The African buffalo, Syncerus caffer, is divided into five subspecies. The nominate form, Syncerus caffer caffer, has the southernmost range, is the largest subspecies and very dark in colour. S. c. brachyceros, is smaller, weights only half as much and is lighter in colour. The smallest subspecies, the forest buffalo S. c. nanus, differs considerably ecologically and morphologically. It inhabits the swampy forest areas of Central and West Africa instead of dry grasslands, it is very small (withers height less than 120cm), a bright orangish-red colour instead of greyish to black-brown, small horns and brushy hair on the ears. Some authors have suggesting listing it as a separate species, and since the Caucasian wisent which differs from the nominate form less drastically is considered a separate species now (Bison caucasicus), I definitely list the forest buffalo as a separate species, Syncerus nanus. This is a good example that shows that taxonomy is often subjective and not consistent.

A prime example for a species with a large geographical range and many different subspecies that are morphologically and ecologically distinct is the wolf, Canis lupus. Its large, Holarctic distribution includes more than a dozen subspecies that all differ in colour and morphology, body size, environmental adaptions, and to a certain degree behaviour. For example, large subspecies such as the nominate form C. l. lupus weight twice as much as smaller subspecies such as the Arabian wolf  C. l. arabis or pale-footed wolf and have a stronger and more robust build; smaller wolves live in smaller packs and are less macropredatory. Wolf subspecies can be adapted to totally different climates; the Arabian wolf for example inhabits the hot arid climate of the Arabian peninsular, while the polar wolf C. l. artcos obviously is adapted to arctic conditions. Wolf subspecies also differ in colour nuances.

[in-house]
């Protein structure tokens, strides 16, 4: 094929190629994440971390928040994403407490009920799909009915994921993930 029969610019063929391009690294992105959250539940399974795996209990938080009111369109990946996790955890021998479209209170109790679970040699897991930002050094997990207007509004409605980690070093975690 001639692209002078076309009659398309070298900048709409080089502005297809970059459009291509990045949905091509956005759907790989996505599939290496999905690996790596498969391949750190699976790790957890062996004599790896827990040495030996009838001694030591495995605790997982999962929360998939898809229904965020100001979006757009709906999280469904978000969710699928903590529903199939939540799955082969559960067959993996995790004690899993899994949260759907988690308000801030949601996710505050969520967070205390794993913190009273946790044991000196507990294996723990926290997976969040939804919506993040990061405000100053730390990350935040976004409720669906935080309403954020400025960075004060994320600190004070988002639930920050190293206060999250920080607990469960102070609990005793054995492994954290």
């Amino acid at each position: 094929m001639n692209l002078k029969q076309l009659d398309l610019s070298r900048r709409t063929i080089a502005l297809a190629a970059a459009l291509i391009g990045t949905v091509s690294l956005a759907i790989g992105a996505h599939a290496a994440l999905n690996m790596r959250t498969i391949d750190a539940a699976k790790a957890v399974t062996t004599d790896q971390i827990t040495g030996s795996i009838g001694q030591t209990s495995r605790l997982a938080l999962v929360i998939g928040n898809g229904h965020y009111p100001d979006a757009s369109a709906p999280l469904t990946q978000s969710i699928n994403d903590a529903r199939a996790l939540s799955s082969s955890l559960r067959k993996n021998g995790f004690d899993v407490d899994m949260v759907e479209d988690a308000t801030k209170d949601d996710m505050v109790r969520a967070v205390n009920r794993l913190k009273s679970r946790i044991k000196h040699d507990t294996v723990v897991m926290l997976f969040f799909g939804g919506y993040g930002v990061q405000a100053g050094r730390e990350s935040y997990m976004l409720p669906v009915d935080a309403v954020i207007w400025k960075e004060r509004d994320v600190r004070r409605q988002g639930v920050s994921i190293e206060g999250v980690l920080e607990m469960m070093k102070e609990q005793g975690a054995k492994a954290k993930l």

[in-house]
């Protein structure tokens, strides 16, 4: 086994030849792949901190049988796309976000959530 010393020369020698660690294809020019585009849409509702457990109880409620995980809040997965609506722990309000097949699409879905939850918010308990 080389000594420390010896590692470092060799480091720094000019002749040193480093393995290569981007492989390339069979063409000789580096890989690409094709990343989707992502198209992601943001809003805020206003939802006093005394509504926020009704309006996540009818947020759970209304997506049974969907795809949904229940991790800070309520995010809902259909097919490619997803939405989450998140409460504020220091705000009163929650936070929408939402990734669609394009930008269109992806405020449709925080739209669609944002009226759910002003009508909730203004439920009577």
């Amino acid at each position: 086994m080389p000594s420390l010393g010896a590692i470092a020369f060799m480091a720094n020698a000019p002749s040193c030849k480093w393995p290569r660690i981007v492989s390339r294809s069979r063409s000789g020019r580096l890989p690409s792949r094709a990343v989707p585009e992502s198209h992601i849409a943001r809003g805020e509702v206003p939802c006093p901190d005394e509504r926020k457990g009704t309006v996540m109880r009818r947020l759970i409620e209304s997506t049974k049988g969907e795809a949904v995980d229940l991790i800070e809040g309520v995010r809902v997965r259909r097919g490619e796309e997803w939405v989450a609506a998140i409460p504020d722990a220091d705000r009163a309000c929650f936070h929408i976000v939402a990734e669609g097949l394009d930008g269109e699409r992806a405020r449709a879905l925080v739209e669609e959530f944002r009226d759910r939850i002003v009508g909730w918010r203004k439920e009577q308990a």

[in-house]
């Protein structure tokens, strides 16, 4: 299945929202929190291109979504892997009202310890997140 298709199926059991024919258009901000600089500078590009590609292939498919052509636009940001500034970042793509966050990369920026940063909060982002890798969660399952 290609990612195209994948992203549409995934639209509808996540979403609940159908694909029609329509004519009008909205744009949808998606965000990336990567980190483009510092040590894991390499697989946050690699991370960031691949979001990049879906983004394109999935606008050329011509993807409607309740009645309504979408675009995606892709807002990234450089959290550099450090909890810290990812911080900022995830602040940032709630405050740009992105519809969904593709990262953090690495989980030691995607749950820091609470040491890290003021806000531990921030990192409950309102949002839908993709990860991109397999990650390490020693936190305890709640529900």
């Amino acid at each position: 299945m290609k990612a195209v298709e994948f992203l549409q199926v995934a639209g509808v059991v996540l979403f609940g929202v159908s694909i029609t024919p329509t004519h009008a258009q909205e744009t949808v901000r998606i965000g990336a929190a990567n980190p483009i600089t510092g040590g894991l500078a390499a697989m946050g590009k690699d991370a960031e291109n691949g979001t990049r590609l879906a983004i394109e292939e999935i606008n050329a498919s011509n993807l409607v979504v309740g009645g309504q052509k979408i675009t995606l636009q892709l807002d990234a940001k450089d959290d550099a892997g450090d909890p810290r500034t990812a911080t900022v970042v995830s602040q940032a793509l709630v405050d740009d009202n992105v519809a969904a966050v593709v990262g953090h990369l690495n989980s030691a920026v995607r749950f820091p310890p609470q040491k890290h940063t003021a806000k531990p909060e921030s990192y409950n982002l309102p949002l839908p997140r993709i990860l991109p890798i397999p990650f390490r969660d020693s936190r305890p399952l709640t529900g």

Another predatory species that has a large range that includes many different subspecies with different morphological characteristics is the lion, Panthera leo. Lion subspecies can be adapted to different ecologic environments and may differ in body size and mane for example, and the diversity in the species becomes even greater if you include Pleistocene forms.

There are many other examples in all possible vertebrate groups that show that subspecies are clear evolutionary lines with distinct morphological, ecological or ethological traits. In some cases the situation is more clear and distinct as in others, but subspecies are definitely not something for “bored taxonomists”. It makes sense to differentiate subspecies not only from a taxonomical standpoint, it also appreciates the evolutionary, ecological, morphological and ethological situation within a species. Therefore, subspecies are a very useful and justified concept, which is followed by all zoologists (quite frankly, I have never heard of any zoologist deeming the subspecies concept as not useful and not using it).

A special case of evolutionary variation within a species is the so-called cline. In this case there is not a clear differentiation into several lineages, but variation along a geographic or ecologic gradient. This is comparable to the concept of a ring species that has been explained in the previous post. The quagga, Equus quagga quagga, has been suggested by some to represent the end of a cline rather than a distinct subspecies, although I think this should be backed up by empirical evidence (see this post on the quagga).